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Sports Science Project Ideas

Science Fair Project Idea
thumbnail Do you ever feel like you need to walk faster than your parents just to keep up with them? This is because of the difference in leg length between you and your parents. How much faster do you need to walk than your parents? Can you use a walking test to determine how tall a person is? Read more
Sports_p002
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Time Required Very Short (≤ 1 day)
Prerequisites None
Material Availability Readily available
Cost Very Low (under $20)
Safety Requires adult supervision when seeking volunteers
Science Fair Project Idea
thumbnail Did you know that the United States jump rope record for the greatest number of jumps in a minute is 367! That's more than six jumps a second! How close do you think you can get to that number? If you're going to try to break the record, it might be important to figure out how jump rope length affects your success. Try your hand at this skipping science fair project and jump-start your chances for a jump rope record. Read more
Sports_p051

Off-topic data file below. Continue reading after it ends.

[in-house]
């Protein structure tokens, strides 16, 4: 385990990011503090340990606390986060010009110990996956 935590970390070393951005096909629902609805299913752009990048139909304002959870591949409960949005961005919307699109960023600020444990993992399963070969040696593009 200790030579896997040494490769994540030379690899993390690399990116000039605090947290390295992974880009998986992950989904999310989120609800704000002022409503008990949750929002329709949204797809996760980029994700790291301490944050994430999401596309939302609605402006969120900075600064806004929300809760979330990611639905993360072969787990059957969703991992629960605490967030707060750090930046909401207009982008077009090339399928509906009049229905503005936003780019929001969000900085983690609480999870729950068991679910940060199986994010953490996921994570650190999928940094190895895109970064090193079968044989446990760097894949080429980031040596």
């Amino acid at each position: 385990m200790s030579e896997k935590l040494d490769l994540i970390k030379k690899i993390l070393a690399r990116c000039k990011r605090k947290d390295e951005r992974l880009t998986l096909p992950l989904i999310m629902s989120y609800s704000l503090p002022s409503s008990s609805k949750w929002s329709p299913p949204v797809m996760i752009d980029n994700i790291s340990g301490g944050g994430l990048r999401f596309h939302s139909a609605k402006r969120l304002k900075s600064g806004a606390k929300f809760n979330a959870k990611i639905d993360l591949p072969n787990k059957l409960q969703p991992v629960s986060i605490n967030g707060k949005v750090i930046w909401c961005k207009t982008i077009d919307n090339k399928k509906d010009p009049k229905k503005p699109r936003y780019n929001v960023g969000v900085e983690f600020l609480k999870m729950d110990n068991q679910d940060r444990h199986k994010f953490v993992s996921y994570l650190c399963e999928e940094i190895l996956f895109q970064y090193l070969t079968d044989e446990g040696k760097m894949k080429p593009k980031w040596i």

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Time Required Very Short (≤ 1 day)
Prerequisites To complete this science fair project, you'll either need to know how to jump rope, or be willing to learn how.
Material Availability Readily available
Cost Low ($20 - $50)
Safety No issues
Science Fair Project Idea
Mike Powell of the United States currently holds the world record for the long jump at 8.95 meters, which is almost 30 feet! How did he jump so far? In this experiment, learn how a long jumper uses momentum from running to jump farther than the competition. Read more
Sports_p008
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Time Required Very Short (≤ 1 day)
Prerequisites None
Material Availability Readily available
Cost Very Low (under $20)
Safety No issues
Science Fair Project Idea
thumbnail "Use it or lose it!" Sure, we all know physical exercise is important to keeping our bodies fit. But how important is physical exercise to your brain? In other words, is there any connection between an active body and increased brain power? This is an easy project where you can test the effect of exercise on a critical brain function: memory. Read more
Sports_p011
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Time Required Very Short (≤ 1 day)
Prerequisites None
Material Availability Readily available
Cost Very Low (under $20)
Safety Minor injury possible
Science Fair Project Idea